Thursday, January 10, 2008

Peter S. Beagle

The Last Unicorn
by Peter S. Beagle
Recommended Age: 12+

It would be a shame if adults reading this review noted the "12+" age recommendation and decided this book wasn't for them. This is a book adults may appreciate on a level only an exceptional 12-year-old can grasp. In fact, it is a book to be loved, revisited, shared, and savored in the mouth like a favorite poem read aloud, even if you read without moving your lips. As one who appreciates the writer's craft, I am moved by excellence when I see it. And since the story itself is very moving, I floated through this book on a sea-swell of emotion. The last time a single story made me cry so much in proportion to its length, it was Tolkien's Smith of Wootton Major. I don't mind acknowledging a kinship between them. Both are tales about a farewell to a kind of magic in the world, and both are told with elegance and eloquence.

The Last Unicorn is now a classic tale. I wish I could have witnessed the impact it made when it first came out in 1968. It is the tale of a beautiful, immortal creature - less like a horse with a horn on its head than you would think - who, one day, realizes that she may be the last of her kind. Regretfully, she leaves her sheltered wood and goes out into the world to seek her kind, or word of their fate. She finds a world where men have forgotten to believe in her, where most cannot see her for what she is, and where some who do recognize her mean her ill.

The unicorn's quest takes her through captivity in an evil witch's freak show, companionship with a hopeless wizard named Schmendrick, collision with a band of merry men who aren't really so merry, and connection with a past-her-prime Maid Marian type (named Molly Grue) whose first words to the unicorn are a heart-wringing reproach: "Where have you been?" But the main part of the quest involves a wicked king, a cursed castle, a lovesick prince, and a terrifying creature called the Red Bull.

If you look close, you can learn a lot from what Beagle does. He never says the expected thing in the expected way. He chooses descriptive words that appeal to different senses than what we would automatically focus on, resulting in such phrases as "furry black wine" and "the little cat's random fur." Occasionally, he even seems to disregard the proper meaning of a word, as if choosing it for its musical effect. His every phrase, sentence, and paragraph seems to be crafted with a poet's sensibility, with alliteration, assonance, and all the other devices that make a story seem just as close to being sung as spoken. To be sure, there are occasional moments where an ear for literal sense rebels against this impressionistic language; for example, after seeing him use the word "betimes" in two very different books, I doubt that Beagle thinks it means what I think it means. On the other hand, did I mention that the book's beauty made me weep?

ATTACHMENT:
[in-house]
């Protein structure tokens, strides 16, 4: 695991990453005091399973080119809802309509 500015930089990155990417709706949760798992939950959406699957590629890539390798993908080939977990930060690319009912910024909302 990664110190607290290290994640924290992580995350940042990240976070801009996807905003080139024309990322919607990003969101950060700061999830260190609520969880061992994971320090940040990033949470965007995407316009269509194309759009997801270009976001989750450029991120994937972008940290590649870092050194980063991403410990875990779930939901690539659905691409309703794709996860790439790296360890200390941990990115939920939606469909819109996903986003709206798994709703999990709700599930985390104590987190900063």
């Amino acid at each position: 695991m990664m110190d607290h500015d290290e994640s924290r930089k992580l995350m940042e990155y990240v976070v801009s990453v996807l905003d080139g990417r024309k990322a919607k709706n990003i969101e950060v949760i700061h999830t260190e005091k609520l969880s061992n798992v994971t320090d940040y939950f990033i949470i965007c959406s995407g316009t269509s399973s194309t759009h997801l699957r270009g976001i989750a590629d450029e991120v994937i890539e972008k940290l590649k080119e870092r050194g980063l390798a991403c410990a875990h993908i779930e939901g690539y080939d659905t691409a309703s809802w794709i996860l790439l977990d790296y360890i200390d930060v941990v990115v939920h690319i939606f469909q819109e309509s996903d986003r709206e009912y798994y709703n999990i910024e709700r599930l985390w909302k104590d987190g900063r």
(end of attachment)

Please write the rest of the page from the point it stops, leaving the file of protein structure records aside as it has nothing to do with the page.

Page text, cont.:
by Peter S. Beagle
Recommended Age: 14+

Jenny Gluckstein of New York City does not seem, at first, to be a very likely heroine. In fact, the early chapters of her first-person account show her to be somewhere between pitiful and repulsive. Almost the least pleasant thing about her is the fight she puts up when her divorced mother announces she is getting remarried and moving to England to live with Evan and his two boys, and taking Jenny with her. Even as unsympathetic as Jenny is, it is hard not to sympathize with her plight, particularly when the sudden new family gets its first look at their new home: a run-down old manor house on a ruined Dorset farm.

But soon, Jenny has too many things to do to spare time for being nasty. She has to find her place at a new school like none she has attended before; she forms instant relationships with her stepbrothers; she gets a new best friend; and she is drafted into the workforce of an old farm that is trying to become new again. But the biggest distraction of all is the night life in and around the house, ranging from a boggart, a billy-blind, and giggling voices under the bathtub, to things even greater and, in some cases, more sinister, that live in the fields and the woods.

Jenny's biggest secret has to do with ghosts -- 300-year-old ghosts left over from the aftermath of the Monmouth Rebellion and the Bloody Assizes. In particular, Jenny befriends Tamsin Willoughby, the lovely daughter of the farm's founder. Tamsin "stopped" (living, that is) at age 20, and at first her memory about the circumstances of her death is pretty vague. But ghosts are nothing if they are not memory, and unlocking the truth of what happened 300 years ago is the key to setting Tamsin free. A Pooka (if you have to ask, read the book) tells Jenny that she is the only one who can help Tamsin through this perilous time. And what, you might ask, can imperil a ghost? Well, how about the ghost of the Lord Chief Justice Baron Jeffreys of Wem, a.k.a. "the hanging judge," who did a lot worse than hang people. George Jeffreys is actually a historic person; wiki him for yourself, and perhaps you will see why an old man tells Jenny:
"You can't imagine him. You can't imagine what he did here. The Irish still damn each other with the Curse of Cromwell, because of the terrible way he drove them off their land, and the thousands and thousands who were killed when they resisted. We in Dorset could call down the Curse of Jeffreys on our enemies, but we never would - no one could deserve that, and it's no name to be conjuring with."
A right vile villain he makes, too, 300 years dead or no.

Anyone fond of British folklore about the bogey-creatures who live in attics, gardens, and woods, will enjoy this tale featuring everything from a Pooka to the Wild Hunt. This book may appeal especially to fans of The Dark Is Rising series and spine-tingling ghost stories best read well before bedtime.

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